BROOKE GLADSTONE: Twenty five years ago, two gigantic forces were unleashed on the unsuspecting world of daily newspapers. The first was Garfield whose storied career has touched literally dozens of readers from coast to coast.
BOB GARFIELD:Mm-hm. And then there was Garfield the Cat whose eponymous cartoon strip is in more then 2600 papers worldwide and whose image is the basis of a multi-hundred million dollar a year cottage industry. Joining us now from Muncie, Indiana is the creator of Garfield the Cat cartoonist Jim Davis. Jim, welcome to the show!
JIM DAVIS: Thank you, Bob!
BOB GARFIELD: Well, first of all I want to thank you for ruining my life! [LAUGHTER]
JIM DAVIS: I knew that was coming.
BOB GARFIELD: Garfield! Like the cat! Ha, ha, ha, ha! Do you like lasagna? Ha, ha, ha, ha! You --damn you, Jim Davis! [LAUGHTER] So-- apart from that, 25 years --congratulations.
JIM DAVIS: Thank you.
BOB GARFIELD: Your character, Garfield the Cat is fat, lazy and aloof. If he were a person, he would have no friends. What's the appeal?
JIM DAVIS: We see ourselves in Garfield, and for some reason, because he is a cat, it's endearing! In, in fact that's the reason I wanted to work with an animal. I'd worked for 9 years on the Tumbleweeds comic strip as assistant to T.K. Ryan, and he got grief! He had cowboys and Indians, and whatever he did, he got grief. There was a sit in at Wounded Knee many, many years ago. He lost 6 papers over that -- in spite of the fact that he treated the Indians with more dignity than he did the cowboys. And I learned early on that people take their cartoons very seriously. So I knew if I did an animal, he would have a lot more latitude with the humor.
BOB GARFIELD:Well on this subject of fat, lazy and aloof --365 days a year for 25 years -- that's like 9.000 days of telling basically the same joke.
JIM DAVIS: Mm-hm!
BOB GARFIELD: Do you ever want to just chuck it and say -No, you know, I, I love Garfield but I just don't want to tell the same joke for the 9,000 and first time.
JIM DAVIS: I'm still trying to get it right. [LAUGHS] So that keeps me going. It really is. It's--the novelty has never worn off! Because I get to change hats a lot too. I do the comic strip. We work some with TV. We work with a movie. We work with Garfield in plush and apparel and publishing and things like that. And I'm constantly learning more about the character, polishing other facets of his personality. He's easier to work with, and in other ways is more challenging to work with today than he was 25 years ago!
BOB GARFIELD:Well he is a good character, and he is amusing. But-- I don't think I'm going to offend you when I say this - he, he's almost never hilarious--
JIM DAVIS: Mm-hm?
BOB GARFIELD: -- and-- you know the strip is a little thin on, on plot. He's not - as you alluded to, because he, he is so-- intentionally non-controversial -- he's not exactly exploring the frontiers of comic strip writing the way Al Capp did with Li'l Abner or Charles Schulz did with Peanuts or Gary Trudeau has done with Doonesbury. Where do you place Garfield the Cat in the pantheon of the genre?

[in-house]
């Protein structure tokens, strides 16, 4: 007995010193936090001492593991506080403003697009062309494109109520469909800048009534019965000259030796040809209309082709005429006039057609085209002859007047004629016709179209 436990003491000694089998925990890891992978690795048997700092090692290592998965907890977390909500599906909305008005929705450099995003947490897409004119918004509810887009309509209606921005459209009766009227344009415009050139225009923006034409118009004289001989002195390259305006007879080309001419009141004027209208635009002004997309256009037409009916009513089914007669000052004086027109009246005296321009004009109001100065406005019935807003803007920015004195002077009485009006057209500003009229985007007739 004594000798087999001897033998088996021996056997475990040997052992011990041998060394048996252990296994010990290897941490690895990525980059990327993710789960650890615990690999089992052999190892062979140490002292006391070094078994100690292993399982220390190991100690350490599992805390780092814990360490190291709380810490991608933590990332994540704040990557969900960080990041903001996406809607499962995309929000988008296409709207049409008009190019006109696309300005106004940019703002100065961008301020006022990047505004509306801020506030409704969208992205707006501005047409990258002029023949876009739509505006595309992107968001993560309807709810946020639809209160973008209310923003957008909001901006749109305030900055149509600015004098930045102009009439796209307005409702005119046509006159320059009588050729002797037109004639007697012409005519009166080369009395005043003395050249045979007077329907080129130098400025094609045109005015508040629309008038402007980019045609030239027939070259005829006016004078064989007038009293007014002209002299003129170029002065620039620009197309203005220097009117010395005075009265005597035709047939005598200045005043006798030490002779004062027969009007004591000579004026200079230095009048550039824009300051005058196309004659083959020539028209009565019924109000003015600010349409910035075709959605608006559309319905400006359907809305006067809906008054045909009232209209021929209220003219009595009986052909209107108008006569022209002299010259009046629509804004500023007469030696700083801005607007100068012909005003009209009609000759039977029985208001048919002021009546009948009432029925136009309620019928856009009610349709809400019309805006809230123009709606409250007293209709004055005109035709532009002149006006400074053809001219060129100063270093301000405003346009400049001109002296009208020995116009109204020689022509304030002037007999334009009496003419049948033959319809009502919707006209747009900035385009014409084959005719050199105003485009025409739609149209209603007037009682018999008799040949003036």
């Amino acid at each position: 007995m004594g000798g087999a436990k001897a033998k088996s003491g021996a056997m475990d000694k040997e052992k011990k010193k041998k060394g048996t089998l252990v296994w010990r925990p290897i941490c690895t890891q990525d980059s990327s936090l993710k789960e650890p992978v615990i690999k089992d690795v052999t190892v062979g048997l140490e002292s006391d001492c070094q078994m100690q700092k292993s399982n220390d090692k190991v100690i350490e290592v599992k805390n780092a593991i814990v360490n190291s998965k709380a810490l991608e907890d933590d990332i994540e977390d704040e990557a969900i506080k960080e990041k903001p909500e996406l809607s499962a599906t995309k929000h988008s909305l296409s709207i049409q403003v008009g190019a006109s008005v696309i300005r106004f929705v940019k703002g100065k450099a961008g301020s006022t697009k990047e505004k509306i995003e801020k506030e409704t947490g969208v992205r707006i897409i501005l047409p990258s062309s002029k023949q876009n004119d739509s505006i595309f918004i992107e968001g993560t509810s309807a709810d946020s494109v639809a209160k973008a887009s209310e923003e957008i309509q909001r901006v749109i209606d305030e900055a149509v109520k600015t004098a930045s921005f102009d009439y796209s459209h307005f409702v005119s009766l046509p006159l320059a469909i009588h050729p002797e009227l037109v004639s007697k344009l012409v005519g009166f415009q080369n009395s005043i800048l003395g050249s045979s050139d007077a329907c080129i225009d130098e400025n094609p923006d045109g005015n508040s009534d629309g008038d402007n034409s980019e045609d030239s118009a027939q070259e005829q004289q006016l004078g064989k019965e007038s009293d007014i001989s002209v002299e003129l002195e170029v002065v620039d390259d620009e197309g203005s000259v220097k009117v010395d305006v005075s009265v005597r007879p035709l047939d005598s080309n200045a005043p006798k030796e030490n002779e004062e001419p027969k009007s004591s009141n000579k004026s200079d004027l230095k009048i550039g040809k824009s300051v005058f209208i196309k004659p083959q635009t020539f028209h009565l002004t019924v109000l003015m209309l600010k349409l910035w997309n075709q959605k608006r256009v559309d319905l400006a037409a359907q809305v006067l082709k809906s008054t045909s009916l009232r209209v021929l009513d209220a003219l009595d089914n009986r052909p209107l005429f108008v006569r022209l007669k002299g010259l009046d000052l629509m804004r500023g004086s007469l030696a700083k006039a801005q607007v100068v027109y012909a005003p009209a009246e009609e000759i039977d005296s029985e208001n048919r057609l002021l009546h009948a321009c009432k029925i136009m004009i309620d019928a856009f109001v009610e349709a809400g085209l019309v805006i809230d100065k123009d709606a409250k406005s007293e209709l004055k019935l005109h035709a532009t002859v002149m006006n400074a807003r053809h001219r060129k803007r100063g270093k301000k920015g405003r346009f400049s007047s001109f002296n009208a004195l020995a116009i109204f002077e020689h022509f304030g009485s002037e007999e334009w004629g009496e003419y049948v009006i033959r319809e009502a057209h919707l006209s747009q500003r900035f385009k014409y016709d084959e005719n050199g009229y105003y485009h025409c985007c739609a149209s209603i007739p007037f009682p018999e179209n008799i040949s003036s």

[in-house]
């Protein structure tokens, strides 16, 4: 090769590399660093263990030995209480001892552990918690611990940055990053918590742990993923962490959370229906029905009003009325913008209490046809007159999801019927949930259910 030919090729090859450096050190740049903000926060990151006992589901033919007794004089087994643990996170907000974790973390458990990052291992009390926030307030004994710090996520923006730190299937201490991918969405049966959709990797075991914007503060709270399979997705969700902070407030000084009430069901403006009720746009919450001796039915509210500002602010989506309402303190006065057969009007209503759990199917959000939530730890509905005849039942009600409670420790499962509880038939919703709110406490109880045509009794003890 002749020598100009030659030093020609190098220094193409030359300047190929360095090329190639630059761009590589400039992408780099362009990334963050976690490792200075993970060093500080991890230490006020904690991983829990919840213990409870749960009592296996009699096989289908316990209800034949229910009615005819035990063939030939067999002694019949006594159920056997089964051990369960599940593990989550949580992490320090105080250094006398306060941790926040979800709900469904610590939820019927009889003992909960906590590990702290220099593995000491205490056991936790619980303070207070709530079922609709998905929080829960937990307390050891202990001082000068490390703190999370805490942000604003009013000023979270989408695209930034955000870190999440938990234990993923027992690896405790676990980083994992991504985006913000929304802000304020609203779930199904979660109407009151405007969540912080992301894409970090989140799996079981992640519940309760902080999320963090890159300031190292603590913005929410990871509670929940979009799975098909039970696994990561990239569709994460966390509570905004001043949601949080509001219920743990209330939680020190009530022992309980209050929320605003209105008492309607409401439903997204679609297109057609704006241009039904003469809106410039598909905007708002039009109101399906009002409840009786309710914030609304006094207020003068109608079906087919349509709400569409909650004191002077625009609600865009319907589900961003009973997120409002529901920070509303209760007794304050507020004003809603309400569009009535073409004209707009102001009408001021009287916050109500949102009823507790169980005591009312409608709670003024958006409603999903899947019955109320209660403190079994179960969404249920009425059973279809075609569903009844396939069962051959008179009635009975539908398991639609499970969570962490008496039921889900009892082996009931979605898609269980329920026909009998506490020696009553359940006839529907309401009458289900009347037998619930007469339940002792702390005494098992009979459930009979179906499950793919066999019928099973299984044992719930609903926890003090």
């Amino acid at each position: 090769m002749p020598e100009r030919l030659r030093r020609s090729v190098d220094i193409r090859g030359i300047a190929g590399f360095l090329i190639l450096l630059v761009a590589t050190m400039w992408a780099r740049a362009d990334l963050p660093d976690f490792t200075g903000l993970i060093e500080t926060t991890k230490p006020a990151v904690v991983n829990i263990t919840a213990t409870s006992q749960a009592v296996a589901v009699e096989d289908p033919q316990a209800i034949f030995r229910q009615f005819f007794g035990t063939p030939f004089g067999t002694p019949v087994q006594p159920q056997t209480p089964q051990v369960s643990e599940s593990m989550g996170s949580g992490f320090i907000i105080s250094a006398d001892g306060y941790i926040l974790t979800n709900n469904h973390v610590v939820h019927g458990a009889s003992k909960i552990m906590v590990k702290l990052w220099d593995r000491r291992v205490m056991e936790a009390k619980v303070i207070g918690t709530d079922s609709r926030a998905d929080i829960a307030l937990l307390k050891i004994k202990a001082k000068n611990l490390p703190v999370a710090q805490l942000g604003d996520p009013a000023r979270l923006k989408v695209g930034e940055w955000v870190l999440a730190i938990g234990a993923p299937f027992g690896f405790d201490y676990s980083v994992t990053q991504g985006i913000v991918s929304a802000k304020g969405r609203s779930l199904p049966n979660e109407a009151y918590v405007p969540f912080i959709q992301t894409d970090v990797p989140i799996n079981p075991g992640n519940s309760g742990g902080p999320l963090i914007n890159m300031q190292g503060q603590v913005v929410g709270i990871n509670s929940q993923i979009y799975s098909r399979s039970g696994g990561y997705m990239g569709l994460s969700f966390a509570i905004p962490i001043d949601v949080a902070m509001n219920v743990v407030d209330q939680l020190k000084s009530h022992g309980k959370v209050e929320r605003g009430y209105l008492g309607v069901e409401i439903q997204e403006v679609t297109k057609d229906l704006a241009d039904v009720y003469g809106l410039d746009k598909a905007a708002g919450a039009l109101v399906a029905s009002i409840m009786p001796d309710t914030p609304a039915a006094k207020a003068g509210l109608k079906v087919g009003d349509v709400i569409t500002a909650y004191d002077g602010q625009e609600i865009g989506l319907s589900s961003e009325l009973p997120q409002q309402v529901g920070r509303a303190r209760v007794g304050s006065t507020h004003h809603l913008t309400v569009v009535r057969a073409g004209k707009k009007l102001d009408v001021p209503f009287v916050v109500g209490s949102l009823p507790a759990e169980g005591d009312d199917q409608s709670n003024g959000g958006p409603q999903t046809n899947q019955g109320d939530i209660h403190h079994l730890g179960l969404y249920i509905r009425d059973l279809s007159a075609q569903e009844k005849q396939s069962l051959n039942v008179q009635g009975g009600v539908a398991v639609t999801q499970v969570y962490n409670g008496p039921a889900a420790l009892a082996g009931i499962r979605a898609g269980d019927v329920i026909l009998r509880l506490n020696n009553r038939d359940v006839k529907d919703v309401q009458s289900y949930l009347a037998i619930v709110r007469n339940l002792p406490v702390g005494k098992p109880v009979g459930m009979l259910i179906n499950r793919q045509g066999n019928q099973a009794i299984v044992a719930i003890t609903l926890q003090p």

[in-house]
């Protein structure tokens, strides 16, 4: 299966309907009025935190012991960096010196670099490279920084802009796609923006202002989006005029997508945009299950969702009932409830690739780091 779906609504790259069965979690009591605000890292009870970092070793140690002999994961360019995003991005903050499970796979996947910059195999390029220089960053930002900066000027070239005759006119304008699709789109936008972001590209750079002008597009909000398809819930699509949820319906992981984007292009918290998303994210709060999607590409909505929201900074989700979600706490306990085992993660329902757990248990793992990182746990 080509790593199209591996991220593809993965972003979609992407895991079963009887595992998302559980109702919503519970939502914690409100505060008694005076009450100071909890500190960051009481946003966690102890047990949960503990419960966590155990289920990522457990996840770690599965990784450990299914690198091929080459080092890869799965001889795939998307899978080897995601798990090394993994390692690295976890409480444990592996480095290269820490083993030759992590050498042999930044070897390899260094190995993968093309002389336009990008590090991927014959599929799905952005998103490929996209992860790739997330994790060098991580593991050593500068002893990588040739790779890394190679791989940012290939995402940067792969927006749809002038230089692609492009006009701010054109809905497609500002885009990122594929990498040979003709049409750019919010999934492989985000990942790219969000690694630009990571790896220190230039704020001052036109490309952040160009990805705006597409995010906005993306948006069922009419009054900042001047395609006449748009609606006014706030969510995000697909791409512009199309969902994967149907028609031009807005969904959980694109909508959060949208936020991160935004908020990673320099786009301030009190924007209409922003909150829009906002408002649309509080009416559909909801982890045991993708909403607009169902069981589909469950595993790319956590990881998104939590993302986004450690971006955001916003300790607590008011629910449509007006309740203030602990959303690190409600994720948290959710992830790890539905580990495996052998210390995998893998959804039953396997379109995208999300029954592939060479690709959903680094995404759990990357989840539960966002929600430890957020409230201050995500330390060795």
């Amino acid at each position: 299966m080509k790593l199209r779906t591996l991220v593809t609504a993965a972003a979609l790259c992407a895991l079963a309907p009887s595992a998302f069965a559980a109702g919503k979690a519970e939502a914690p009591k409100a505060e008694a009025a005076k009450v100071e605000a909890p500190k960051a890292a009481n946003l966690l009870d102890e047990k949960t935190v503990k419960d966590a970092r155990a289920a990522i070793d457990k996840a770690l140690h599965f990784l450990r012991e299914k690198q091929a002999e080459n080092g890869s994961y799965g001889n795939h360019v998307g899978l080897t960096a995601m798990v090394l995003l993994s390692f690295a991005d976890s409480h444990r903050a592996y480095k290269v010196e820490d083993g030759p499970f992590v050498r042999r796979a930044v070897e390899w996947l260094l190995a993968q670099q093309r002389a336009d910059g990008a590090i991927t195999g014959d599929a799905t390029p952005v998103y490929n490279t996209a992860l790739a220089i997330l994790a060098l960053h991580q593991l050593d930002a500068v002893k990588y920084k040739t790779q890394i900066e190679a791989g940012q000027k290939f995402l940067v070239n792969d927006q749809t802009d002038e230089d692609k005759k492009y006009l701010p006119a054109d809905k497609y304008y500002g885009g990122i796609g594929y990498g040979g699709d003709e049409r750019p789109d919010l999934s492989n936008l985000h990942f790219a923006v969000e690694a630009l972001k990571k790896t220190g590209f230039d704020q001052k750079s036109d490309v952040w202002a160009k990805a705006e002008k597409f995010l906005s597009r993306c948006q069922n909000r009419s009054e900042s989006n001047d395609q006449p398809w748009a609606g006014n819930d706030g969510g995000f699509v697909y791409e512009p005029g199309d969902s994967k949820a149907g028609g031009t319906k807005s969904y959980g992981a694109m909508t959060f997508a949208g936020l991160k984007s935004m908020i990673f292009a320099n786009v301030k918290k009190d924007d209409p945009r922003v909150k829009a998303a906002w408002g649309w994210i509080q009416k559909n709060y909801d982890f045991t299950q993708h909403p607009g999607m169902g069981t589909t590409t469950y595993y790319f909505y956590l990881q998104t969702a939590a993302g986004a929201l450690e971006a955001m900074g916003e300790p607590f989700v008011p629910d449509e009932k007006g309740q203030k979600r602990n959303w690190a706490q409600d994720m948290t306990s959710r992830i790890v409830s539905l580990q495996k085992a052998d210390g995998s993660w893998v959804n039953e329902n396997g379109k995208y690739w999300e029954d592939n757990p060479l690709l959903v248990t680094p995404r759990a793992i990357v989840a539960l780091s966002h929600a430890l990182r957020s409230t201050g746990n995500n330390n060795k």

JIM DAVIS: I can take parts of him and place 'em with other cartoons, I guess. Mort Walker of Beetle Bailey fame refers to both of us as "Big Foot Cartoonists" -- so [LAUGHS] we do characters with big feet, big hands, big expressions. I change the humor up a little bit each day. Some days I do a physical gag. Some days I do a nice thought gag -- a smiler. So-- every day when they open the newspaper, they don't know exactly what to expect of Garfield except he's still going to - like you say - he's going to be lazy - he's going to be fat. But you know it, it says that there are some things you can count on, day in and day out. You can always go back and see Snoopy on his dog house. Now in that respect I do relate Garfield to Snoopy in that the lines are very simple; the humor is elegant; and it deals with interpersonal relationships. Once you are not laughing at the strip so much because of the humor but because you're saying isn't that true, then the strip has some meaning to you. Then you're going to be following it for 25 years.
BOB GARFIELD: Jim, as I look over my left shoulder, I have a plush Garfield-- [LAUGHTER] around the neck of which I have fashioned a noose-- [LAUGHTER] because he has bedeviled me for 25 years. You know at this stage in my career, Jim, I had hoped to sell calendars and coffee mugs with my image on them, [LAUGHTER] but I guess that's out of the question. Do you ever, you know, wish to-- strangle the little-- so and so?
JIM DAVIS:Not really, in that he's the famous one. He takes a lot of heat off me. But-- we have about 50 people on staff who support the licensing program, deal with the international companies. We have a motto -- "If we take care of the cat, the cat will take care of us." So-- [LAUGHS] more power to him. You know, he's made a very nice living for a lot of families in east central Indiana and-- so I hope he goes on for a long time.
BOB GARFIELD: Jim, thanks very much!
JIM DAVIS: Thank you, Bob.
BOB GARFIELD: Jim Davis is the creator of the 25 year old Garfield the Cat.